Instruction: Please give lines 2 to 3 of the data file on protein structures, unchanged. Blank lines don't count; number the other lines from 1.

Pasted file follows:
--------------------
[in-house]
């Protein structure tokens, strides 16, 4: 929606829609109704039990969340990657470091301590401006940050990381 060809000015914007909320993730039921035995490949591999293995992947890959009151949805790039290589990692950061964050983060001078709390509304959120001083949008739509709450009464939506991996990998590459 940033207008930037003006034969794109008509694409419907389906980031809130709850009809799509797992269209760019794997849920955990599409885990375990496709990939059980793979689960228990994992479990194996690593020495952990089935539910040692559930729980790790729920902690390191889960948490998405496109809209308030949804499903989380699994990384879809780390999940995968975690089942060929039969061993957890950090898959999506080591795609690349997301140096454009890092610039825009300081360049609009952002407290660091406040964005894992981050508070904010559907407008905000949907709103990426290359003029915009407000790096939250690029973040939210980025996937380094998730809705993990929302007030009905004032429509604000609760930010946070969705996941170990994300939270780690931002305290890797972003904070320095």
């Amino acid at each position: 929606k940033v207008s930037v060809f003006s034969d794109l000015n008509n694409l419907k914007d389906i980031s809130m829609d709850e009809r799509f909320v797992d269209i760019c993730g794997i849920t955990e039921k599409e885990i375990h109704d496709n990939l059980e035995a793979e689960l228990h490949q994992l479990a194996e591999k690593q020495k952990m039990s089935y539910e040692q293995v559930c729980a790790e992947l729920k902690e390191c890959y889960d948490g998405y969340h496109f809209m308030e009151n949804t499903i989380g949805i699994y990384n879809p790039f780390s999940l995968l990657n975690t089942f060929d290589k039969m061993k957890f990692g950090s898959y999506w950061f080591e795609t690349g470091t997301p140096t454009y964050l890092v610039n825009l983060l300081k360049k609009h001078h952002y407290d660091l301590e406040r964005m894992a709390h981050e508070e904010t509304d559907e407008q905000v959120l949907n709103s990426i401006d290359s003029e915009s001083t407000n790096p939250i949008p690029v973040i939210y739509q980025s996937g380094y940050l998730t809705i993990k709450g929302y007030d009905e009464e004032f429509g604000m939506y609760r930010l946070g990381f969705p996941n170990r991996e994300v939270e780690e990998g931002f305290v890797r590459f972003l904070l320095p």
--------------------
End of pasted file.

């Protein structure tokens, strides 16, 4: 929606829609109704039990969340990657470091301590401006940050990381 060809000015914007909320993730039921035995490949591999293995992947890959009151949805790039290589990692950061964050983060001078709390509304959120001083949008739509709450009464939506991996990998590459 940033207008930037003006034969794109008509694409419907389906980031809130709850009809799509797992269209760019794997849920955990599409885990375990496709990939059980793979689960228990994992479990194996690593020495952990089935539910040692559930729980790790729920902690390191889960948490998405496109809209308030949804499903989380699994990384879809780390999940995968975690089942060929039969061993957890950090898959999506080591795609690349997301140096454009890092610039825009300081360049609009952002407290660091406040964005894992981050508070904010559907407008905000949907709103990426290359003029915009407000790096939250690029973040939210980025996937380094998730809705993990929302007030009905004032429509604000609760930010946070969705996941170990994300939270780690931002305290890797972003904070320095």
């Amino acid at each position: 929606k940033v207008s930037v060809f003006s034969d794109l000015n008509n694409l419907k914007d389906i980031s809130m829609d709850e009809r799509f909320v797992d269209i760019c993730g794997i849920t955990e039921k599409e885990i375990h109704d496709n990939l059980e035995a793979e689960l228990h490949q994992l479990a194996e591999k690593q020495k952990m039990s089935y539910e040692q293995v559930c729980a790790e992947l729920k902690e390191c890959y889960d948490g998405y969340h496109f809209m308030e009151n949804t499903i989380g949805i699994y990384n879809p790039f780390s999940l995968l990657n975690t089942f060929d290589k039969m061993k957890f990692g950090s898959y999506w950061f080591e795609t690349g470091t997301p140096t454009y964050l890092v610039n825009l983060l300081k360049k609009h001078h952002y407290d660091l301590e406040r964005m894992a709390h981050e508070e904010t509304d559907e407008q905000v959120l949907n709103s990426i401006d290359s003029e915009s001083t407000n790096p939250i949008p690029v973040i939210y739509q980025s996937g380094y940050l998730t809705i993990k709450g929302y007030d009905e009464e004032f429509g604000m939506y609760r930010l946070g990381f969705p996941n170990r991996e994300v939270e780690e990998g931002f305290v890797r590459f972003l904070l320095p």